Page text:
How We Source Wellness Products

You’ve likely strolled through our wellness aisle at least once if you’ve shopped at our Menomonie store. It’s hard to miss with its fragrant body care products on one side and a wide selection of supplements on the other. But how do they make it to our shelves? Tanya, Our Menomonie store’s Wellness Buyer, shares her take on sourcing in this Q&A.

How do you find new wellness products?

There are several different ways I come across new wellness products for our store. The primary way is by speaking with brand representatives. I have regular meetings with them, and during our time together, they offer recommendations for new products , others that may be a good fit for our shoppers based on our current selection, and ones that could serve as substitutes for products that will be out of stock long-term. Another way is by attending trainings that vendors set up; for example, UNFI, one of our main suppliers, hosts two-hour calls every so often during which speakers share insight into what natural wellness shoppers are wanting based on nationwide sales data. Historically, those types of reports are accurate in terms of what our shoppers end up buying too, so that helps me make those decisions. The third way is by receiving product requests from staff members and customers. We get a fair number of requests as well as shoppers seeking very specific products, and I try to say yes to as many of them as I can in some capacity. Additionally, we receive free samples in the mail from suppliers. When that happens, I will often give the samples to staff in exchange for feedback on whether or not they liked the product. Their opinions are factored into my research on whether or not the product may be a fit for us.

What happens during your research process when sourcing new wellness products?

Many times, customers will come up to me in the aisle and request a product I am unfamiliar with. In those instances, I note the product name and look it up online first looking at ingredient lists and uses for the product, so I can potentially recommend a substitute that we already carry. If we don’t offer a similar product, I will look to current vendors and a national sales database to learn about the product’s performance. Typically, I seek out reviews online to find out what customers are already saying about the product. If it is performing well, is in stock from our suppliers, and gets favorable reviews, I will often bring in the product to see how it does at our co-op.

What criteria does a new wellness brand have to meet for us to bring in their products (i.e. organic, fair trade, etc)?

In Wellness, sourcing by attribute is not as black and white as it is in other departments. More than anything, I try to place myself in the shoes of our more discerning customers so I can think of questions they might have. That also helps me identify ingredients that might deter them. For example, I have learned that many shoppers examine the sugar content in gummies, and others prefer products that don’t contain Stevia. They also look for fillers, yeast, and of course, common allergens. And they seek clean body care brands that don’t test their products on animals or use phthalates.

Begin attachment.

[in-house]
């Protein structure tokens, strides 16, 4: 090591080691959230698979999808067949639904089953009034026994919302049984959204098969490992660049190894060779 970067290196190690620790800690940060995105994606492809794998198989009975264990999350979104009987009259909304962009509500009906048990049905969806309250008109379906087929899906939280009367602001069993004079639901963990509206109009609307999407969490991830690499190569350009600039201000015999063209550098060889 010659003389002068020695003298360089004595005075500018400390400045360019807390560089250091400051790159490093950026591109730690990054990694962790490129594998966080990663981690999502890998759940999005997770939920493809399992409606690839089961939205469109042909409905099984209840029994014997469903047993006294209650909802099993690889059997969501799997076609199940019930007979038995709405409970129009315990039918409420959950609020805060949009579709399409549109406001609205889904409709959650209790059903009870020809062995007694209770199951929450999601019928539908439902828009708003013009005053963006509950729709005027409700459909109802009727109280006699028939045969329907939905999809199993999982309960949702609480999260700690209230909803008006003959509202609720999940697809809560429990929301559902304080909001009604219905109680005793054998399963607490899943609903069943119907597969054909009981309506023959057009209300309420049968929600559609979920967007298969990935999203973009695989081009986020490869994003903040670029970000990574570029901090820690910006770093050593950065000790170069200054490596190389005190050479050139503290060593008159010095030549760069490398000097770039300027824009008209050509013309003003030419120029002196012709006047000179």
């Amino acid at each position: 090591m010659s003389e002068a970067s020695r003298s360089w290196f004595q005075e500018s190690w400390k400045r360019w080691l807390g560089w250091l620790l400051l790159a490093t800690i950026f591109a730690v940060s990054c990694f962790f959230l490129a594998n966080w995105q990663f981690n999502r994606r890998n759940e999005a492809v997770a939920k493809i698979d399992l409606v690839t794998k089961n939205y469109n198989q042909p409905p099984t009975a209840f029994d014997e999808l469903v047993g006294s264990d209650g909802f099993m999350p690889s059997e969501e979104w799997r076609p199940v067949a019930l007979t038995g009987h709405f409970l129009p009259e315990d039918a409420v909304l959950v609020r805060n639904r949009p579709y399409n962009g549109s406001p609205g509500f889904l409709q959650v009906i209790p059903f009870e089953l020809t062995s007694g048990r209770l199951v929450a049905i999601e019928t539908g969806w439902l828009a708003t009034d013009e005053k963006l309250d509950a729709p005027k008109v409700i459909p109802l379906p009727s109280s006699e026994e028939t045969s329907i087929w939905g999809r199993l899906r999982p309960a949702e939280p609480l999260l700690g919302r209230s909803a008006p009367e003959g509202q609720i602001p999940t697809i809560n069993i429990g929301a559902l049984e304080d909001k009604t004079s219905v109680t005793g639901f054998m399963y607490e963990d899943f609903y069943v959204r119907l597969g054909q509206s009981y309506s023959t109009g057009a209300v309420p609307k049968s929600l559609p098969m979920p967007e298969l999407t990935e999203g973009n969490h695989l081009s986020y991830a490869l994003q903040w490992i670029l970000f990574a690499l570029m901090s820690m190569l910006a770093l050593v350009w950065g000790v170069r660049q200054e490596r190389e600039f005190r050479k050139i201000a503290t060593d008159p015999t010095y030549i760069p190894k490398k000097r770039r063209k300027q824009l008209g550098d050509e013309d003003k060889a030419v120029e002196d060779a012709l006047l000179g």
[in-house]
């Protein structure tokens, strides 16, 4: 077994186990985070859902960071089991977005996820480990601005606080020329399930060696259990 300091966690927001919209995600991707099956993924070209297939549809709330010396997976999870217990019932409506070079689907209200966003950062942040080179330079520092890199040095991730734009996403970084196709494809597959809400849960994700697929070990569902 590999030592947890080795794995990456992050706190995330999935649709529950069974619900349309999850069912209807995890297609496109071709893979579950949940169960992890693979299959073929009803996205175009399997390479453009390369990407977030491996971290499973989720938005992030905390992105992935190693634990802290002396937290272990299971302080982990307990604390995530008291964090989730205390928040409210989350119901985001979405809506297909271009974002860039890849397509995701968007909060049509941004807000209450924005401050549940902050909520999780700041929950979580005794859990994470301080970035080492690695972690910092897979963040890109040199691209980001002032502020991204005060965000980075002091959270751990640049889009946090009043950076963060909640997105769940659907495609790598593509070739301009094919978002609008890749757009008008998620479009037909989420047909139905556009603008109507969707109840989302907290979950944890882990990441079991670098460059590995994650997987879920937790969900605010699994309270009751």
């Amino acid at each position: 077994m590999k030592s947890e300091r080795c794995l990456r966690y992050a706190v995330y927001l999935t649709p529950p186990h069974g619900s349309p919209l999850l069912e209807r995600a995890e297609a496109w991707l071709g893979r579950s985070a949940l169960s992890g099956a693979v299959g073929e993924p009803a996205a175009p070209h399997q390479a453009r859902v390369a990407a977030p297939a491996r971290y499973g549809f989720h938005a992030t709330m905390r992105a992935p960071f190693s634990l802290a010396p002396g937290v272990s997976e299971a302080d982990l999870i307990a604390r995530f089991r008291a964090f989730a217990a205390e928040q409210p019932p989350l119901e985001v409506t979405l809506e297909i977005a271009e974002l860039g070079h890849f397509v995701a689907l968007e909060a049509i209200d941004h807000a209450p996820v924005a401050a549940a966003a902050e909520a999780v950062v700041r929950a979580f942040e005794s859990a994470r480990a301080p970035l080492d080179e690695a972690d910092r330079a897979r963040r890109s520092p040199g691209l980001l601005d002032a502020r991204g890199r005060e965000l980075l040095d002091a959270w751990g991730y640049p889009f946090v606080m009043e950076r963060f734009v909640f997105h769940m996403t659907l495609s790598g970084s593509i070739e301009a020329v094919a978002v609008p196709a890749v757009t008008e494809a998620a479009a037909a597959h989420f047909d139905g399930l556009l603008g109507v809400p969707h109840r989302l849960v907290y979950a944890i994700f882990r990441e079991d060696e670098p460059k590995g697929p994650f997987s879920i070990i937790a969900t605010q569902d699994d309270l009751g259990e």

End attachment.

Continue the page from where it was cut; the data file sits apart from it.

How does our co-op’s commitment to local factor into your decision-making process when sourcing?

Offering local wellness products is a priority, and sourcing them is fairly effortless because we get so many requests that I don’t really need to seek them out myself. Our customers will oftentimes find local products at farmers markets or other small retailers and ask that they be brought in. Nanny-N-Kidz lotion is a good example; their goat milk lotions were recommended to us by a woman in the community. And sometimes, new local suppliers come out of the woodwork when our co-op is in the press.

What are the challenges of sourcing wellness products?

The biggest challenge lately has been supply chain issues. Due to the pandemic, vendors have been experiencing ingredient shortages and packaging problems that are making it difficult for them to fulfill orders. For example, if just one vitamin is unavailable, a multivitamin supplier can’t make their product. We also receive many requests for products that are unavailable to us because they are only sold on TV or from a multi-level marketing company. In those instances I recommend comparable alternatives. Lastly, access to information for some brands can also be a challenge. Depending on the supplier,sometimes it takes longer to find out why a certain product is out of stock and when it will be available again.

How do you make the decision to discontinue wellness products?

Some products are automatically discontinued at certain times of the year; for example, it doesn’t make sense to carry lots of sunscreens in the winter or giftables outside of the holidays. Other times, the main reasons they are discontinued are because they’re not selling even after we’ve put in effort to promote them, supply is inconsistent, or ordering is too difficult. If a product sells well and is easy to order in, it has a better chance of being on our shelves long-term.

This article was originally published in the January/February 2022 issue of our bi-monthly newsletter, The Morsel. If you’d like to read more stories like this one and stay up to date on the latest co-op news and events, pick up a print copy in-store on your next grocery run or find more news on our website here.

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